Corn: 1 to 2 cents lower
Soybeans: 1 to 2 cents lower
Wheat: 2 to 6 cents lower
General Comment: Chinese and U.S. officials held phone call this morning to discuss key Phase 1 concerns. China’s Vice Premier Liu He, U.S. Trade Representative Bob Lighthizer and U.S. Treasury Secretary Steven Mnuchin agreed to continue communication about an agreement, according to China’s Ministry of Commerce. The officials “discussed how to address respective core concerns, reached consensus on solving related problems, and agreed to keep communication for the remaining matters in the ‘Phase 1’ trade negotiations,” the ministry said in a statement. There was something different about the most recent phone call between Chinese and U.S. officials. It included China’ Commerce Minister Zhong Shan, the Governor of the People’s Bank of China Yi Gang, and Vice Chairman of the National Development and Reform Commission Ning Jizhe. Observers say that indicates increased high-level involvement – a potential positive sign.
USDA reported corn harvest advance just eight percentage points to 84% complete as of Sunday. That means there were still nearly 13.1 million acres of corn yet to be harvested. Soybean harvest was 94% complete as of Sunday. Several rounds of wintry weather are headed toward the northern Corn Belt states, which will create even more harvest issues.
USDA’s final winter wheat crop condition report of the fall showed 87% of the crop had emerged. Winter wheat crop ratings remained at 52% “good” to “excellent.” When USDA’s weekly crop condition ratings are plugged into the weighted Pro Farmer Crop Condition Index (0 to 500 point scale, with 500 being perfect), the HRW wheat crop climbed just over a point to 347.0 points, while the SRW crop edged just over a point lower to 338.8 points. The final crop ratings of the fall show the HRW crop is rated just shy of a point under last year at this time, while the SRW wheat crop is roughly 11 points under year-ago.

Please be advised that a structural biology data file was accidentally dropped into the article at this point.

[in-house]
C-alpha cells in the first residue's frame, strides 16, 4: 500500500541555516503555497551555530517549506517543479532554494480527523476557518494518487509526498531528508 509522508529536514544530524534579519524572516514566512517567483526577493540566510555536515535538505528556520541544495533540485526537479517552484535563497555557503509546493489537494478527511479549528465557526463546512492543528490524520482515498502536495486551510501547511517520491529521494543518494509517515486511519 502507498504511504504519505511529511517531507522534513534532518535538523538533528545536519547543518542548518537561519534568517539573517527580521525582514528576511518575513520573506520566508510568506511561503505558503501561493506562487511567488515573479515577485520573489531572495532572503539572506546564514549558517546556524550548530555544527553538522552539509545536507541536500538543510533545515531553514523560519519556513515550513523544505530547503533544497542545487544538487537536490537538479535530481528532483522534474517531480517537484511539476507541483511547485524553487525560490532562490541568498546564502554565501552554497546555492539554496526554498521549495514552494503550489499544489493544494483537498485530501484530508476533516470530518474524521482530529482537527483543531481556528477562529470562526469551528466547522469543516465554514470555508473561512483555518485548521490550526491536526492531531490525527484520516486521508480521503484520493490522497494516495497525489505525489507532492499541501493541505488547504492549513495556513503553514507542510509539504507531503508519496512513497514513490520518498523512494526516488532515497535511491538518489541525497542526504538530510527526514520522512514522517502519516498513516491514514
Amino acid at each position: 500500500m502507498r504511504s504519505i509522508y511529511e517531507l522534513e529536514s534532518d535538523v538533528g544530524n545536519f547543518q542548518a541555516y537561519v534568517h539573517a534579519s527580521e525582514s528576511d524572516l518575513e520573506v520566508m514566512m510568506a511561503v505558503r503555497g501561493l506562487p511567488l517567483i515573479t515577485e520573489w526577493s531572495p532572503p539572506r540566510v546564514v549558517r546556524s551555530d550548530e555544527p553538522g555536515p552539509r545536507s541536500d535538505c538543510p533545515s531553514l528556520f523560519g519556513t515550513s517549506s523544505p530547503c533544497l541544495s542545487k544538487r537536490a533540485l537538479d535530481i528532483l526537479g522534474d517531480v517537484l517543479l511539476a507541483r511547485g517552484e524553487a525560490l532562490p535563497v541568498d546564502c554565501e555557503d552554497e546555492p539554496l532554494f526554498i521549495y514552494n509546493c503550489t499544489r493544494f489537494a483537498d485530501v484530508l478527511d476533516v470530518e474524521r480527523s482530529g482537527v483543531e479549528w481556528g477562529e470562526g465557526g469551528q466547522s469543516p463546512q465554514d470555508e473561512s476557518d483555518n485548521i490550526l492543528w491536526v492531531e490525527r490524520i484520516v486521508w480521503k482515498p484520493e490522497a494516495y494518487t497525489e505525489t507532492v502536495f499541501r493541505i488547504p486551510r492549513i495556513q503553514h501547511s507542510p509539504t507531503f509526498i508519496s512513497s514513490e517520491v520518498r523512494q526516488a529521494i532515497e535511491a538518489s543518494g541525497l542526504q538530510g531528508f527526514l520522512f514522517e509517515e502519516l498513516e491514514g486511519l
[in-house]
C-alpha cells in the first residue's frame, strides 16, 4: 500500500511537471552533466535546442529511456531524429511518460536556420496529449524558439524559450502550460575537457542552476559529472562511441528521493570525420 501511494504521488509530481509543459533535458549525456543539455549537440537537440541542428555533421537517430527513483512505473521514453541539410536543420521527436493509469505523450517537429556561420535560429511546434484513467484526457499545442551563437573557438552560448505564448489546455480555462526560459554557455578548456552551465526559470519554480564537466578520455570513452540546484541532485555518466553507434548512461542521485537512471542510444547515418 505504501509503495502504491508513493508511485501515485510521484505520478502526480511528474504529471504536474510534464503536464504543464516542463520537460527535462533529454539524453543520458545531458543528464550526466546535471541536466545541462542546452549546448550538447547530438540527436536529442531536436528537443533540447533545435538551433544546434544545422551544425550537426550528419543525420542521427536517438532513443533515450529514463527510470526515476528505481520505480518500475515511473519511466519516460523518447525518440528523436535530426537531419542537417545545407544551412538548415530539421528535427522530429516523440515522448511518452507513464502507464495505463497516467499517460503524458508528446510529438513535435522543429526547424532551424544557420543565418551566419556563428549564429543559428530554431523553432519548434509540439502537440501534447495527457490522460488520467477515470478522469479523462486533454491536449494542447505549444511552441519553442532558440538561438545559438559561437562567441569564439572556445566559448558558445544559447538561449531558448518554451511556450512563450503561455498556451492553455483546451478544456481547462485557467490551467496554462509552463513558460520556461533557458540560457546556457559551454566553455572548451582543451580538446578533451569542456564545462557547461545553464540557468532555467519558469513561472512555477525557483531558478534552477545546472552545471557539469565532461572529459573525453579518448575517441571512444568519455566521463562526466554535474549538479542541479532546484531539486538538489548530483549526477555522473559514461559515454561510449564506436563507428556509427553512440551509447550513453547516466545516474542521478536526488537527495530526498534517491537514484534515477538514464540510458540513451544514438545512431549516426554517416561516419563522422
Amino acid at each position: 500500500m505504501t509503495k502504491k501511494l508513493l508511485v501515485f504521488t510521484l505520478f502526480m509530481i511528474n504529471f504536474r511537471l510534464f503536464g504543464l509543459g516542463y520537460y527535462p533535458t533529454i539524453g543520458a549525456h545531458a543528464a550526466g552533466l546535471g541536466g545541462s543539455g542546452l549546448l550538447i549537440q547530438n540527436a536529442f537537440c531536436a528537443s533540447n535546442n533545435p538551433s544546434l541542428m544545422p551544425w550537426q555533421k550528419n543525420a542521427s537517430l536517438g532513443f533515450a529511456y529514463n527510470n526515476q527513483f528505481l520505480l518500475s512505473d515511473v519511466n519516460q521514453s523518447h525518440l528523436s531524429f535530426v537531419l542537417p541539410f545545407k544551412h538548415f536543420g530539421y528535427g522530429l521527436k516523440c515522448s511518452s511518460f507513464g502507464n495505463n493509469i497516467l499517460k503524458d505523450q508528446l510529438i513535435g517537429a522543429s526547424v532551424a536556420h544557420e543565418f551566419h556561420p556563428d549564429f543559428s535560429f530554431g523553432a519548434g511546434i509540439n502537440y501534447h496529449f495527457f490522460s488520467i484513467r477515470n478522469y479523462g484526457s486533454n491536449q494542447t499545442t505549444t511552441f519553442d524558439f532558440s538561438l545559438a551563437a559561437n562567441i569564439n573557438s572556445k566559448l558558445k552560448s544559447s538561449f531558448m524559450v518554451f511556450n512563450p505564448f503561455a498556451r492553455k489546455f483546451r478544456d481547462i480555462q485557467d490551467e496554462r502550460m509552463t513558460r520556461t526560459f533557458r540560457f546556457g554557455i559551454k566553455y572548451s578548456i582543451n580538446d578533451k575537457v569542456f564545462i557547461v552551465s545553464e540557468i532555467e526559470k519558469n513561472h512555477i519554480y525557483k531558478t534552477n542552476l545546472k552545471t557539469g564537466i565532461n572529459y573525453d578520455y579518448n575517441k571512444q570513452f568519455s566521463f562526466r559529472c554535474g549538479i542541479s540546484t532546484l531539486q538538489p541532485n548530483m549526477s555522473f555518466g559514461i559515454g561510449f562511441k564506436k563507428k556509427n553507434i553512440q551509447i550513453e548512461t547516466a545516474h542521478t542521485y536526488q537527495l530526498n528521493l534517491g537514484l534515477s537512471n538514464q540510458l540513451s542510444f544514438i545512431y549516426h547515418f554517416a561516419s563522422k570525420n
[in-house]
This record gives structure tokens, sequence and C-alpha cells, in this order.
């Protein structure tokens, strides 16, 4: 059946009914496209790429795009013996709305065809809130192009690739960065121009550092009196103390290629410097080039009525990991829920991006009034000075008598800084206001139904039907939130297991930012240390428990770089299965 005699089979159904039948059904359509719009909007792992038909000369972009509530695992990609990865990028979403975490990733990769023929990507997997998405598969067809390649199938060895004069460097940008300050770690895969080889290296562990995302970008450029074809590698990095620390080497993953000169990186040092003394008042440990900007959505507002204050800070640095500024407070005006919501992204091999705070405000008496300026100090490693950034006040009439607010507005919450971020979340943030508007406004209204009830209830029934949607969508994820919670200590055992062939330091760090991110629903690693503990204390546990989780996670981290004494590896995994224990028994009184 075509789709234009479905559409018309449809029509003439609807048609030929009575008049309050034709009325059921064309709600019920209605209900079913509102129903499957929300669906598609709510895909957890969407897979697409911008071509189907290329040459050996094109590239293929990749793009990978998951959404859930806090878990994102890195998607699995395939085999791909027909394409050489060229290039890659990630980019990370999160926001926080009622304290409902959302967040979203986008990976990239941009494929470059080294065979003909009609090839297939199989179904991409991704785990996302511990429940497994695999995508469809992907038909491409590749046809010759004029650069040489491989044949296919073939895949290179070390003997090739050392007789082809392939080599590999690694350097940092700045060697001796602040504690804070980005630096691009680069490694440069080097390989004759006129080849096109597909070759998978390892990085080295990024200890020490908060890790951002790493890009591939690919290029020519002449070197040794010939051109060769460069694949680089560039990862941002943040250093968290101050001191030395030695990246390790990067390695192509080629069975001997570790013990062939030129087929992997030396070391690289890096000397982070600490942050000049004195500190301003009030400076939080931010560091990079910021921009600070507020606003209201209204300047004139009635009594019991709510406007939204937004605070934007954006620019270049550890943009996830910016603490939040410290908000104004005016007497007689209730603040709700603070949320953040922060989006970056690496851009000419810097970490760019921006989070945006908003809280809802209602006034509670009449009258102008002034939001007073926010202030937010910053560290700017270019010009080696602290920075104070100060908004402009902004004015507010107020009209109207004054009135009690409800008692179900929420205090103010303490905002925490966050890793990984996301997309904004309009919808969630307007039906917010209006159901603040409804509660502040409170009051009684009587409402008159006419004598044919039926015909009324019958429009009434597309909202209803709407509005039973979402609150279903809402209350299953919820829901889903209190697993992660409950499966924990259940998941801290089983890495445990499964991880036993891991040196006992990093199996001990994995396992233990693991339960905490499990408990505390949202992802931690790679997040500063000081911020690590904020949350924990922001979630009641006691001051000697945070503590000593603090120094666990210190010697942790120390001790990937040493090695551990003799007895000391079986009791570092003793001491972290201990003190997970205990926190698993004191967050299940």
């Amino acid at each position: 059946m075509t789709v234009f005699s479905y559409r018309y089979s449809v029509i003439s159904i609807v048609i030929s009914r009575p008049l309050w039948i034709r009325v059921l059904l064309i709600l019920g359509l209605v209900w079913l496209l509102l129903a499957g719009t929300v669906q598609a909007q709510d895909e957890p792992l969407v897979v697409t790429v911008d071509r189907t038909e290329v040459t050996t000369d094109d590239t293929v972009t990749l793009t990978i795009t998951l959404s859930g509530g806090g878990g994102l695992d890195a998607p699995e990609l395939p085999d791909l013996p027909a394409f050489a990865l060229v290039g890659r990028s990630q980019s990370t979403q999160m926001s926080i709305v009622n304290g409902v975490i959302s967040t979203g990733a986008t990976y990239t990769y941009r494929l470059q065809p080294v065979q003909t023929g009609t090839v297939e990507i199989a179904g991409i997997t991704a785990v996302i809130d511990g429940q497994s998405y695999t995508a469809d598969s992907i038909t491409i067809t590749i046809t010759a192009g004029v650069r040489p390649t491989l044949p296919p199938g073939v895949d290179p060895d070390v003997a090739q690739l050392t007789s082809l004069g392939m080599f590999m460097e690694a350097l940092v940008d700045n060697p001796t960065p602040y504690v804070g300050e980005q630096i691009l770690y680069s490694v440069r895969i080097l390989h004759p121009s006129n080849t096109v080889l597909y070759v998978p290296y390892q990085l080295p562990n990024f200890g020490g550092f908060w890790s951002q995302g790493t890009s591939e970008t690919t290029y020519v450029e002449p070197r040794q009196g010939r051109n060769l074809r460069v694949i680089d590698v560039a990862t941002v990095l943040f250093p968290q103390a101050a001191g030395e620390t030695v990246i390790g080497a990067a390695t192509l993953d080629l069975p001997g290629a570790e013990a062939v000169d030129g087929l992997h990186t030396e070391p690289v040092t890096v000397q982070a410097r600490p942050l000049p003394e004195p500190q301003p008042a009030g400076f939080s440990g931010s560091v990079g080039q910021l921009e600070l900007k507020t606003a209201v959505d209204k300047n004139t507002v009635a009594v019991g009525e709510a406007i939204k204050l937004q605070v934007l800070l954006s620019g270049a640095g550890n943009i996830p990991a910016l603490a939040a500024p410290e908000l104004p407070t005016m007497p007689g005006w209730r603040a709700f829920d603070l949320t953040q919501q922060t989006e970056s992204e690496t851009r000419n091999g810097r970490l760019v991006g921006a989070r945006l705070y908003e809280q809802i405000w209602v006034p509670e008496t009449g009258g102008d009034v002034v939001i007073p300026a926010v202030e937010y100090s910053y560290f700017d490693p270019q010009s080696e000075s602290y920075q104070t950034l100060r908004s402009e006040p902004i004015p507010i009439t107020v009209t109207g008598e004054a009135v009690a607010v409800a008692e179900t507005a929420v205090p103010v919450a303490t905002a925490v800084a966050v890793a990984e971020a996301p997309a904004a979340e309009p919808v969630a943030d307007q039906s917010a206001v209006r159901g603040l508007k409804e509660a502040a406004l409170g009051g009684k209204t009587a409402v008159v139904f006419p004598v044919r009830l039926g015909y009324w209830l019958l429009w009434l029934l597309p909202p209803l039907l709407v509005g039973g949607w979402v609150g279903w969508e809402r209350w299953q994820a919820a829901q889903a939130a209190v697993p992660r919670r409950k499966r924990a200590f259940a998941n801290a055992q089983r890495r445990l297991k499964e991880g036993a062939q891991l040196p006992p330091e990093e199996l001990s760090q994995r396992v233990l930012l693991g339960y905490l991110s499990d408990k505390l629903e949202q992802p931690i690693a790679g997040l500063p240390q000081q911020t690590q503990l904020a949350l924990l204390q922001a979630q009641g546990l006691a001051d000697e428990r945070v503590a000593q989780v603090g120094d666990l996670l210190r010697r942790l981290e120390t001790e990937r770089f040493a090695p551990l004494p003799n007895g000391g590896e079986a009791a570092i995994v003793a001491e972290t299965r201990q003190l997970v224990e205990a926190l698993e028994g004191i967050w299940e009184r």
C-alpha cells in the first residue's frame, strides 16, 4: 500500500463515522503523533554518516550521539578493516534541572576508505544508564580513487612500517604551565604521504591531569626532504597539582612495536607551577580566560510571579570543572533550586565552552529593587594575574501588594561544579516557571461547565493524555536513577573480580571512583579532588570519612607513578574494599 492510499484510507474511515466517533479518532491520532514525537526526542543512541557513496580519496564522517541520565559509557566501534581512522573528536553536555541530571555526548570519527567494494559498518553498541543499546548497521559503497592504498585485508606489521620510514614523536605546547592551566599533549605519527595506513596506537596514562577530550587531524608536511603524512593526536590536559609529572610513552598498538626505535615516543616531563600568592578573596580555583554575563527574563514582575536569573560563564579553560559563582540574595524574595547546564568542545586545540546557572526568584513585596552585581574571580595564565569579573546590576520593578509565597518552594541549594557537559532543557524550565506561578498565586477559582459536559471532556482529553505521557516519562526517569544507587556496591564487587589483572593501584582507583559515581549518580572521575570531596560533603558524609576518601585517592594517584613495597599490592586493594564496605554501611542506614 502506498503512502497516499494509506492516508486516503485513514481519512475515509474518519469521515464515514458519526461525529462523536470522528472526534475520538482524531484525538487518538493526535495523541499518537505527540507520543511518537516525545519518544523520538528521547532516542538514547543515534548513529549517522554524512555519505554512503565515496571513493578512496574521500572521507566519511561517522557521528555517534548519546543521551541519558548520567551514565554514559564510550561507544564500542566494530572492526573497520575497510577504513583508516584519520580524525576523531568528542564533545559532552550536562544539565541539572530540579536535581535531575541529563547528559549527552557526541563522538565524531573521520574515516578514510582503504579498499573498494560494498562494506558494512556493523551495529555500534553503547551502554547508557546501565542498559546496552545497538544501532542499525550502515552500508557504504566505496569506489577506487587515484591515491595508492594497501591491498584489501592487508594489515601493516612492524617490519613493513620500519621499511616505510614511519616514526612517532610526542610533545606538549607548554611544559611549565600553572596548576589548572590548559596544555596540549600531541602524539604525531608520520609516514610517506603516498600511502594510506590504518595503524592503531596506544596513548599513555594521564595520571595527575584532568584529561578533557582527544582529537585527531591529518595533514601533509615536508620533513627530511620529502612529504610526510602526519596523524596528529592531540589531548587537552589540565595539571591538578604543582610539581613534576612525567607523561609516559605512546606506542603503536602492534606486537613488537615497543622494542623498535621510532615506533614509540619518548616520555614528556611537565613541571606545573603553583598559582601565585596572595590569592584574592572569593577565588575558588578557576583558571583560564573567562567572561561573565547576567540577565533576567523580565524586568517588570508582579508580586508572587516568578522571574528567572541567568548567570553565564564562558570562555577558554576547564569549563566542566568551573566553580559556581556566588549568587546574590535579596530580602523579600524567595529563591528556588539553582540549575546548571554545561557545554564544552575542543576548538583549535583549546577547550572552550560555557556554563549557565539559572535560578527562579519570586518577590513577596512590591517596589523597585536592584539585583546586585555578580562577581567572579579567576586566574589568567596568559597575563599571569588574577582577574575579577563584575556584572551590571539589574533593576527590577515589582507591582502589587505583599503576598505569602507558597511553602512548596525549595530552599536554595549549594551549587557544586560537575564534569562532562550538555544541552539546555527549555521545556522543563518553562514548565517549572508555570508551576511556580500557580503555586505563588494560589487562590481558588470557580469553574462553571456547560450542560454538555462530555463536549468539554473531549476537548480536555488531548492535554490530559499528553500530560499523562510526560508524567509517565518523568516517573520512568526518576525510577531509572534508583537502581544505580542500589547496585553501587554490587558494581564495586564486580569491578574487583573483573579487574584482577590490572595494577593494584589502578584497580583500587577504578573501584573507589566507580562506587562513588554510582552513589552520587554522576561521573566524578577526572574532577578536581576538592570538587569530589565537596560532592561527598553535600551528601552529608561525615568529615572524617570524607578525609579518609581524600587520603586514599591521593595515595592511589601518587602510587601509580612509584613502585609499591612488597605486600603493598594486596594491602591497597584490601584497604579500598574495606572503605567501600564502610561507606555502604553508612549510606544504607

Corn: The corn market has been stuck in neutral the past week. After a month of price declines, that’s not the worst thing for bulls. But the market must find some bullish news to fuel a move up. Otherwise, the pause is likely the precursor to the next leg down. Fresh news is limited today and some traders will head out early for the Thanksgiving holiday, so we anticipate light price action with a lower tone, similar to overnight trade.
Soybeans: Funds continue to trim their net long position, as weather in South American is improving. While there appears to be positive movement on the trade front with China, traders are taking a wait-and-see approach. The mildly lower price action from overnight is likely to continue today.
Wheat: Monday’s big price rally was met with profit-taking overnight. We anticipate that will continue on the open this morning. Wheat doesn’t have the strength to carry the load by itself and there isn’t any fresh supportive news that wasn’t in the market on Monday.
Cattle: Both live and feeder cattle rallied sharply Monday, though contracts backed off highs into the close. We still expect followthrough buying this morning, though that is likely to be limited by premiums live cattle futures hold to the cash market. December live cattle finished yesterday nearly $4 above the average cash price from last week’s trade. It’s unlikely traders will want to build in much more premium until it’s clearer if the cash market will strengthen again this week. Given Thursday’s holiday, feedlots and packers may look to wrap up cash trade early. A strong boxed beef market Monday and hefty packer cutting margins should tip the scales in favor of feedlots again this week.
Hogs: Hog futures posted two-sided trade for a third straight day on Monday. We anticipate more choppy price action today. With futures trading above the cash market, the upside is limited until there’s a confirmed China trade deal. While Chinese news reports signal progress in Phase 1 talks is being made, traders have seen previous upswings in trade talks fail to materialize into a deal, so they are going to take a cautious approach. The $2-plus premium December hogs hold to the cash market is likely sufficient for now, even with a winter storm headed for the upper Midwest. The average national direct cash hog price was 3 cents lower Monday.